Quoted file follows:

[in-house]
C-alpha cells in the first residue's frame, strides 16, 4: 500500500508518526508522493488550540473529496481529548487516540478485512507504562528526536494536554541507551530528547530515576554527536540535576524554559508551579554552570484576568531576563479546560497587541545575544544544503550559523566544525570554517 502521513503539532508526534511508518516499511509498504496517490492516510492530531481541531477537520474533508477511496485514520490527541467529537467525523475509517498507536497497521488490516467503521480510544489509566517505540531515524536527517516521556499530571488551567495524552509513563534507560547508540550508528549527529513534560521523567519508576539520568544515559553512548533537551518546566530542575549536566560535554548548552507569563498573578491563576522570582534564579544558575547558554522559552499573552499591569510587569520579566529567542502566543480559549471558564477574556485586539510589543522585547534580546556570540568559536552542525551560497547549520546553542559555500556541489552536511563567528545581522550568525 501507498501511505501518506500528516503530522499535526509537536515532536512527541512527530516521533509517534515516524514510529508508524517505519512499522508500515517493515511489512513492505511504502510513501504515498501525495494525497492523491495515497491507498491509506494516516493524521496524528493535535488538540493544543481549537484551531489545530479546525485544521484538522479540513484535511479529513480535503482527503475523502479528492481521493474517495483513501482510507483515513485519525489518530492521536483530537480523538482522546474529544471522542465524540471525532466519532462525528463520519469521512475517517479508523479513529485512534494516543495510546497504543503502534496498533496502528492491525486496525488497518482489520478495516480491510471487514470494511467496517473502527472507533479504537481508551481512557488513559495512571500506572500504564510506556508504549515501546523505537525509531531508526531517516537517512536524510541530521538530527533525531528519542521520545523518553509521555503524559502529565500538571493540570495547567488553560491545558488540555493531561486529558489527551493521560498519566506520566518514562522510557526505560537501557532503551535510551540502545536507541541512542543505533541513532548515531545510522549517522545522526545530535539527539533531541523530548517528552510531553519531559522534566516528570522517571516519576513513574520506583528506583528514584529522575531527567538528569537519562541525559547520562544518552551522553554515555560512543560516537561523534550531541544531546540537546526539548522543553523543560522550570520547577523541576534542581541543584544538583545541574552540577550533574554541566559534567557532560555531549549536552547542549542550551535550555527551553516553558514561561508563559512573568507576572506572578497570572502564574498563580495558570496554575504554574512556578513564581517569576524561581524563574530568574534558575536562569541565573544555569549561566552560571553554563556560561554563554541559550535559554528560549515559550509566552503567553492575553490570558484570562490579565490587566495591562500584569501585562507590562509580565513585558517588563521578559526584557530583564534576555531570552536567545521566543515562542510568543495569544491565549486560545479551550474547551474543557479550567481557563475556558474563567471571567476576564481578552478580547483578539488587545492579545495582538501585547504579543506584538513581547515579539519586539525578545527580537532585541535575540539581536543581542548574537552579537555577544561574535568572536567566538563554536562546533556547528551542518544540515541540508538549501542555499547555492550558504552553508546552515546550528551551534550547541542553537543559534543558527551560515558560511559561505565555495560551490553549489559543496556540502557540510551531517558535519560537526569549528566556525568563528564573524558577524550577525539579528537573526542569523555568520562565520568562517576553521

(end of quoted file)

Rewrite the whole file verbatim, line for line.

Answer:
[in-house]
C-alpha cells in the first residue's frame, strides 16, 4: 500500500508518526508522493488550540473529496481529548487516540478485512507504562528526536494536554541507551530528547530515576554527536540535576524554559508551579554552570484576568531576563479546560497587541545575544544544503550559523566544525570554517 502521513503539532508526534511508518516499511509498504496517490492516510492530531481541531477537520474533508477511496485514520490527541467529537467525523475509517498507536497497521488490516467503521480510544489509566517505540531515524536527517516521556499530571488551567495524552509513563534507560547508540550508528549527529513534560521523567519508576539520568544515559553512548533537551518546566530542575549536566560535554548548552507569563498573578491563576522570582534564579544558575547558554522559552499573552499591569510587569520579566529567542502566543480559549471558564477574556485586539510589543522585547534580546556570540568559536552542525551560497547549520546553542559555500556541489552536511563567528545581522550568525 501507498501511505501518506500528516503530522499535526509537536515532536512527541512527530516521533509517534515516524514510529508508524517505519512499522508500515517493515511489512513492505511504502510513501504515498501525495494525497492523491495515497491507498491509506494516516493524521496524528493535535488538540493544543481549537484551531489545530479546525485544521484538522479540513484535511479529513480535503482527503475523502479528492481521493474517495483513501482510507483515513485519525489518530492521536483530537480523538482522546474529544471522542465524540471525532466519532462525528463520519469521512475517517479508523479513529485512534494516543495510546497504543503502534496498533496502528492491525486496525488497518482489520478495516480491510471487514470494511467496517473502527472507533479504537481508551481512557488513559495512571500506572500504564510506556508504549515501546523505537525509531531508526531517516537517512536524510541530521538530527533525531528519542521520545523518553509521555503524559502529565500538571493540570495547567488553560491545558488540555493531561486529558489527551493521560498519566506520566518514562522510557526505560537501557532503551535510551540502545536507541541512542543505533541513532548515531545510522549517522545522526545530535539527539533531541523530548517528552510531553519531559522534566516528570522517571516519576513513574520506583528506583528514584529522575531527567538528569537519562541525559547520562544518552551522553554515555560512543560516537561523534550531541544531546540537546526539548522543553523543560522550570520547577523541576534542581541543584544538583545541574552540577550533574554541566559534567557532560555531549549536552547542549542550551535550555527551553516553558514561561508563559512573568507576572506572578497570572502564574498563580495558570496554575504554574512556578513564581517569576524561581524563574530568574534558575536562569541565573544555569549561566552560571553554563556560561554563554541559550535559554528560549515559550509566552503567553492575553490570558484570562490579565490587566495591562500584569501585562507590562509580565513585558517588563521578559526584557530583564534576555531570552536567545521566543515562542510568543495569544491565549486560545479551550474547551474543557479550567481557563475556558474563567471571567476576564481578552478580547483578539488587545492579545495582538501585547504579543506584538513581547515579539519586539525578545527580537532585541535575540539581536543581542548574537552579537555577544561574535568572536567566538563554536562546533556547528551542518544540515541540508538549501542555499547555492550558504552553508546552515546550528551551534550547541542553537543559534543558527551560515558560511559561505565555495560551490553549489559543496556540502557540510551531517558535519560537526569549528566556525568563528564573524558577524550577525539579528537573526542569523555568520562565520568562517576553521